Tuesday, October 20, 2020

The Census, Reapportionment, and Section Two of the Fourteenth Amendment

Gerard N. Magliocca

On Friday, the Supreme Court granted certiorari to review the Administration's effort to exclude from the population tally for the upcoming reapportionment people who are in the United States illegally. There is little chance that the Administration will win this case. I do hope, though, that at least one of the Justices will flag the serious constitutional flaw in the reapportionment statutes that I analyzed in this article two years ago. Time is running out for Congress to address the conflict between current reapportionment law and Section Two of the Fourteenth Amendment. If no action is taken, then there is a real risk that the next reapportionment could be delayed beyond 2022.

Section Two of the Fourteenth Amendment is at the heart of Trump v. New York. First, Section Two sets forth only one exception to counting everyone for representation--"Indians not taxed."  Second, Section Two contemplates separating the total population only from the population of presumptive voters whose right to vote is being "denied" or "in any way abridged." People who are in the United States illegally are neither "Indians not taxed" nor presumptive voters (as Section Two limits that class to citizens). Thus, the President's instruction to the Commerce Secretary that certain non-citizens be excluded or separated from the population count is unconstitutional.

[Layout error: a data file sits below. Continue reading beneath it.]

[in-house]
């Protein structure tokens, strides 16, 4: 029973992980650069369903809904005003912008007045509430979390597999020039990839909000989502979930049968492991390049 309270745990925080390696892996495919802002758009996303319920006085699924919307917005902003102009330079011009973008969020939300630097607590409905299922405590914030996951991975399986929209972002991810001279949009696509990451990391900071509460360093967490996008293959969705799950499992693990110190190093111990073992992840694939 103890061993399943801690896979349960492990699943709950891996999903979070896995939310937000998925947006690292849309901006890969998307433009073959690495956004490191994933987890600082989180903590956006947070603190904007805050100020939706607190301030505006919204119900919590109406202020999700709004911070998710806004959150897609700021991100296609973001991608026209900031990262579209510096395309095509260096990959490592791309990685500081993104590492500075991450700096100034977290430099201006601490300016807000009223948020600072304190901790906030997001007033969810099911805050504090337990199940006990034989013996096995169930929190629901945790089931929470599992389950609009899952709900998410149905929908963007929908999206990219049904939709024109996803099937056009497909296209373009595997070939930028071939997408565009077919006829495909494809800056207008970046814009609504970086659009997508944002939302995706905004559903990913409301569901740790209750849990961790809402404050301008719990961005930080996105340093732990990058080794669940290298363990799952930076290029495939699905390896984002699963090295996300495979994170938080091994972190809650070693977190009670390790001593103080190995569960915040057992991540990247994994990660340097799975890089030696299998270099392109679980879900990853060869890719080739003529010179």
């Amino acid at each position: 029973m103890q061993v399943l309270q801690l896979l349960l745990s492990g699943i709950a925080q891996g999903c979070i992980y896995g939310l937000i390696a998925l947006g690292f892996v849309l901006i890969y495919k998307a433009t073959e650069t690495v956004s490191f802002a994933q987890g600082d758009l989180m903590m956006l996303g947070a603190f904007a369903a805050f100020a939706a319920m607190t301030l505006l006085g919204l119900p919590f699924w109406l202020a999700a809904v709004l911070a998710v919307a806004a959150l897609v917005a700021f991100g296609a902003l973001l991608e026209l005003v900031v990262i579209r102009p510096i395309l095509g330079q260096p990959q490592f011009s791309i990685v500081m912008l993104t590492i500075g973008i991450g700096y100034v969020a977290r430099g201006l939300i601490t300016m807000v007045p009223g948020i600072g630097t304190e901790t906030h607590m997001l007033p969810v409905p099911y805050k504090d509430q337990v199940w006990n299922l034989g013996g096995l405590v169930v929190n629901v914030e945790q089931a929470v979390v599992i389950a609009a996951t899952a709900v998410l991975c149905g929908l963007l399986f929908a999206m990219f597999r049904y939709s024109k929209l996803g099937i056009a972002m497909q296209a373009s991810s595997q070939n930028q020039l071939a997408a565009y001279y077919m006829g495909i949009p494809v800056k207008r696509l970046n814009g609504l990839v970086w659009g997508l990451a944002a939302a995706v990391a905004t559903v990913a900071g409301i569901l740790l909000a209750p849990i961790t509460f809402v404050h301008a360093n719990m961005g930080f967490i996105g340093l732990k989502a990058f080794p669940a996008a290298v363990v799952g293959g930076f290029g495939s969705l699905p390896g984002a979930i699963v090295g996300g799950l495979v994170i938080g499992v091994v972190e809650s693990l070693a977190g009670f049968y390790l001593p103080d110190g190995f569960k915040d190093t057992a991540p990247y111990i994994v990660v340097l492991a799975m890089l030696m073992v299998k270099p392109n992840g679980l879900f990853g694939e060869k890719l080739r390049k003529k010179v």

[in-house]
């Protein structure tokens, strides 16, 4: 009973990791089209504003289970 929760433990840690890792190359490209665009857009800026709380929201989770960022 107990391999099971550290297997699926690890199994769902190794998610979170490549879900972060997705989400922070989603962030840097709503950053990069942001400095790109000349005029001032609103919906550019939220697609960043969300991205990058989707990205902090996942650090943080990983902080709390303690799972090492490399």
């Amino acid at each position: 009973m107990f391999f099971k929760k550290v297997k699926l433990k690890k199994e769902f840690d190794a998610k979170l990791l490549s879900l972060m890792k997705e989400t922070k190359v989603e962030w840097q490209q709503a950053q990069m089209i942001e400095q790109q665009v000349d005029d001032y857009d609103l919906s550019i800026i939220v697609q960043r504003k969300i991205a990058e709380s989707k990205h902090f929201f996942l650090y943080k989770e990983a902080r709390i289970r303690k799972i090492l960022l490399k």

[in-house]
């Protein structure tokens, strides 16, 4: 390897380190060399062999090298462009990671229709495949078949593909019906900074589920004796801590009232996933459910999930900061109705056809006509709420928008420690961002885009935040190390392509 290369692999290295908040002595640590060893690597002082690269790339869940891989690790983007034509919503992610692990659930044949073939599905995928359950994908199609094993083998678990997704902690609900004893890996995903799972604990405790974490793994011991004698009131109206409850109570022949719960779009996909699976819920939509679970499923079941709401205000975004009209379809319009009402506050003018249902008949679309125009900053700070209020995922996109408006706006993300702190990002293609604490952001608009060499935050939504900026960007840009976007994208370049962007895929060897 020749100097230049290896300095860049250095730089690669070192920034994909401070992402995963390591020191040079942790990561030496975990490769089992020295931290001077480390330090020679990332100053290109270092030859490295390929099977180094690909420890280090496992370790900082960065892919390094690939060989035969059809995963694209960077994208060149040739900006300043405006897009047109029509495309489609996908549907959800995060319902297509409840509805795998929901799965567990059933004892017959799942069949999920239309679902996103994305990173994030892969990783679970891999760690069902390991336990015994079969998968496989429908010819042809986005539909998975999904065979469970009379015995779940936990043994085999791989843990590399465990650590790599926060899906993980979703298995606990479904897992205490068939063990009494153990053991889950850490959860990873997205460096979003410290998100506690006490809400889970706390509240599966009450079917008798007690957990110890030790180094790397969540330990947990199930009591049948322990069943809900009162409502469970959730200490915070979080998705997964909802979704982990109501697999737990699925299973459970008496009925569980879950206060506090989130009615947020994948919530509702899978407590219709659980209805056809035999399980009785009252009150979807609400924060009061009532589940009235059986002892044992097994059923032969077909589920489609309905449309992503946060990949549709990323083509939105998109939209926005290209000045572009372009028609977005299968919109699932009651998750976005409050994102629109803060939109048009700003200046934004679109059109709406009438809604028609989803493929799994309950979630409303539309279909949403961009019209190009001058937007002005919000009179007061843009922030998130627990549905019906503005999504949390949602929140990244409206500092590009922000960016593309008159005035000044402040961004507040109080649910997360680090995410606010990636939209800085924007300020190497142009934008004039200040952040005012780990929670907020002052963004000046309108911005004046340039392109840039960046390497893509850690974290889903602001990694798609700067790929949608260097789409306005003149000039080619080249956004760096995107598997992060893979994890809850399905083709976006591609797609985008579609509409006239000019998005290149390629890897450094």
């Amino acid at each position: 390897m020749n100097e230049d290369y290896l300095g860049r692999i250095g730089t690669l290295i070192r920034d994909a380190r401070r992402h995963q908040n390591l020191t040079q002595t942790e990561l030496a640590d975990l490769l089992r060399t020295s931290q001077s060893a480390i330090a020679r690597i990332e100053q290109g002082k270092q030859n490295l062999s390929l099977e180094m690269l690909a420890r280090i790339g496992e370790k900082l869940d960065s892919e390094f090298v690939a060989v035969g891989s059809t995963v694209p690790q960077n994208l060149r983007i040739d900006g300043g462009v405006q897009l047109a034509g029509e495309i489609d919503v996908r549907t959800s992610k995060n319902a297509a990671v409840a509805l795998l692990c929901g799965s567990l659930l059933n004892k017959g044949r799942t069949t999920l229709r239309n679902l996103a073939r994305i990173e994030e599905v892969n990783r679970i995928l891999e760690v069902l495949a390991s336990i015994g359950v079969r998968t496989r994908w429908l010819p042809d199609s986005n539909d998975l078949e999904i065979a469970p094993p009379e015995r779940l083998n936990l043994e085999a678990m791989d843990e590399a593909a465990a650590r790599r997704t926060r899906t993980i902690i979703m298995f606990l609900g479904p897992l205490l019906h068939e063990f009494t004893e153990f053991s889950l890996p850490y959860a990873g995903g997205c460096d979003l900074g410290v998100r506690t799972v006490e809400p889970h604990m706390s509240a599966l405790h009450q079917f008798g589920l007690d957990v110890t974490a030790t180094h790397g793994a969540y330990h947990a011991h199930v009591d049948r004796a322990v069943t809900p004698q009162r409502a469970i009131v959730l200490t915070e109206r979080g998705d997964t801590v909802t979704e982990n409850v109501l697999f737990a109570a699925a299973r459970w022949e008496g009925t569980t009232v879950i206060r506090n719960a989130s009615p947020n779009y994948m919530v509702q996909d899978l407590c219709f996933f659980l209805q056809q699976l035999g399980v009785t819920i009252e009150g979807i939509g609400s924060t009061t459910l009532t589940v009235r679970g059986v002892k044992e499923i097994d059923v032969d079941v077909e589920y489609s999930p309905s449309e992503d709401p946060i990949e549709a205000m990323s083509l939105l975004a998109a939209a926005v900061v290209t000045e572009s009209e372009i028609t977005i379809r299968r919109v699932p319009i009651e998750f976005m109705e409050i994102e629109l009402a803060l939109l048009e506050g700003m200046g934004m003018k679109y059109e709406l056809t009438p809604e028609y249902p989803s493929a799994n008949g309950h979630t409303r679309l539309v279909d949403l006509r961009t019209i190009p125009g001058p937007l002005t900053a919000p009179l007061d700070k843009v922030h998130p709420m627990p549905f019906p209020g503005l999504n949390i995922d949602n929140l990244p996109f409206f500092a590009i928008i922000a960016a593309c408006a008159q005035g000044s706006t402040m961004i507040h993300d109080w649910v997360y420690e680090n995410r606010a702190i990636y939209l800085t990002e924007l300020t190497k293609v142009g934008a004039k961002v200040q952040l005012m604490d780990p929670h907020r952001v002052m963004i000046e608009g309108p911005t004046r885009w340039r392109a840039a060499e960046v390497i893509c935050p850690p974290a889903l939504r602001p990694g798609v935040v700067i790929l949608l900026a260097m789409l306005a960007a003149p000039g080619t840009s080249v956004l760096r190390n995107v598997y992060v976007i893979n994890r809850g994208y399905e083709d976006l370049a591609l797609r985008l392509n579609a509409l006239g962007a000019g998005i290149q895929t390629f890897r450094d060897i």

Since Section Two must be addressed in any sensible assessment of the Administration's policy on the merits, the broader issue of how the reapportionment statutes violate Section Two is on the table. The Court need not address that point now, but a separate opinion making the point might spur congressional action next year.



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